18 December 2012


TV Licensing staff of Capita on strike

Mr Mustard doesn't watch live TV, he doesn't own a TV set and any TV he does watch is on iPlayer or on the TV of friends - he did catch a lovely programme about the preservation of steam trains yesterday evening (don't be surprised) after he had carried out a parking ticket consultation for a resident who is in front of PATAS later this week.

Mr Mustard now realises that he met a Capita employee a few months ago as, having shredded unopened a score of TV licensing letters, the inevitable visit from a doorstep enquiry agent arrived. There was at the time a notice on Mr Mustard's door saying that he didn't need a TV licence and that callers without an appointment should go away, as Mr Mustard does have a business to run and constant interruptions for people who work from home cost money. Needless to say the poor Capita employee knocked and was told simply to read the sign and then go away. They did. (If this employee happens to be reading - it wasn't personal, but Mr Mustard questions the wisdom of a system which starts from the premise that everyone is trying to wrongly avoid buying a licence they don't need. Mr Mustard doesn't have a pilot's licence either but no-one ever writes to him about that.)

So this week is Crapita week for Barnet Bloggers - so nice to have a theme although the Friern Barnet library story is hot this week (read all about it on Mrs Angry's blog or on The Barnet Eye, see the sidebar to the left).

The choice of blogs that one could write about Capita, or Crapita as Private Eye have named them, and which for the heading Mr Mustard has given a French twist, that being the language he has himself studied for the last 20 years, would actually fill a year and in late 2013 Mr Mustard predicts, the Barnet blogs will be full of tales of woe about Capita, with them being explained away by the council as teething troubles. One would think that a company turning over £billions would have learnt by now how to implement change without having to go through trial and error at our expense. Anyway, the story that appealed to Mr Mustard was the one about the Court interpreting service which he has been following in Private Eye all year.

Mr Mustard will let you read about the background elsewhere from other articles.

Here, on 7 October, from the International Association of Conference Interpreters from which this paragraph makes one ponder

Most shocking of all, however, was the finding that some of the MoJ staff understood that ALS would be unable to comply with the mandatory quality requirement of the contract in time for the ‘go live’ date, and therefore “agreed with ALS in December 2011 that, on a temporary basis, un-assessed and unmarked interpreters could be used in the justice system as a last resort.”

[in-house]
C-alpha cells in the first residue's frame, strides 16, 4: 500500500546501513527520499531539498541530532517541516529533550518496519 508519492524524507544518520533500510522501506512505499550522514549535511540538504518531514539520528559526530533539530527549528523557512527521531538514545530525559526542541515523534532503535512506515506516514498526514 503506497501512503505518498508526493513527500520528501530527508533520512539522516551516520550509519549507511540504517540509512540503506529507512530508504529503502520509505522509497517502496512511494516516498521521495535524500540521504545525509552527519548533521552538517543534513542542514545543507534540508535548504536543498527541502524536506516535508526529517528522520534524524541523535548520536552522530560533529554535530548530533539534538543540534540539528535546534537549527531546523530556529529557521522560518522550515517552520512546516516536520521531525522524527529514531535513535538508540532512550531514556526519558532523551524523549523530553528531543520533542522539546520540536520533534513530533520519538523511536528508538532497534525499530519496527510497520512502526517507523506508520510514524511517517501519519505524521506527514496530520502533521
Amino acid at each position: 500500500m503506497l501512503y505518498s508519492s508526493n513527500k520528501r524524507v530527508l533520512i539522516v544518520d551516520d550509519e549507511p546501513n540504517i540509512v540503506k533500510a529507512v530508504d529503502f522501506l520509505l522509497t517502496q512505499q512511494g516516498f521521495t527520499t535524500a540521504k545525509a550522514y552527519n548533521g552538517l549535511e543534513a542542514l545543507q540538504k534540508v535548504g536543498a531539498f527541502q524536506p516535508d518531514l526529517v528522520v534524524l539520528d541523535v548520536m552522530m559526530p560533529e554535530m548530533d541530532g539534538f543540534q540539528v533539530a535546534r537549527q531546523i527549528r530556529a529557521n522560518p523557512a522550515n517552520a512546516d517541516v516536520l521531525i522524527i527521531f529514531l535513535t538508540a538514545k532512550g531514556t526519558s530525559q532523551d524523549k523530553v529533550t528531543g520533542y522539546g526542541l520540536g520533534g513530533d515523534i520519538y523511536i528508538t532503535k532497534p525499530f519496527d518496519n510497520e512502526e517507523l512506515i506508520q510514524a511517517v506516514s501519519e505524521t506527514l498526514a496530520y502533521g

What is the point of entering into a Contract on commercial terms and then allowing a variation without a commensurate reduction in price. Mr Mustard does not want to see this in Barnet but expects that he will as Mr Mustard doesn't trust senior officers to buy a paperclip without overpaying.

Next up, the Law Society Gazette on 30 October 12. From that we have the "it's not our fault defence" which is usually used, In Mr Mustard's experience of commercial dispute, as a water muddying device. It looks like it didn't wash with Margaret Hodge MP and the rest of the committee. You can see from this report that the company was given a Notice to improve. This simply gives a failing company the time they need to sort themselves out. If you want action you have to withhold payment for services not supplied and have proper penalties in the contract so that failure hurts the provider more than it hurts the customer. Will Barnet Council have any such penalties in the NSCSO contract? No, only 8% of fees are at risk for failure to meet KPI. Big deal, less than the profit margin on the contract.

Finally from the Evening Standard of last Friday, a report of a risible (laughable) fine of £2,200 for "total chaos". Far too many contracts are written in a one-sided manner and given that none of our Cabinet have admitted to reading any of the 2,500 pages (the latest estimate of how many there actually are in the Contract) as none of them answered Mr Mustard's email asking how many pages they had read or intended to read, and our council "leader" Richard Cornelius doesn't even see the need to read it they won't know until too late how little protection has been negotiated for them.

Look forward with trepidation to Barnet Council and Crapita appearing in Private Eye, local and national newspapers next year when the latest chaos hits us.

Yours frugally

Mr Mustard


  1. Irellevant point, but don't you need a TV licence to watch iPlayer?

  2. One would need a licence if you watched something live like a cricket match but if you watch afterwards, say the next day, then you don't. An odd rule but that is how it is.


I now moderate comments in the light of the Delfi case. Due to the current high incidence of spam I have had to turn word verification on.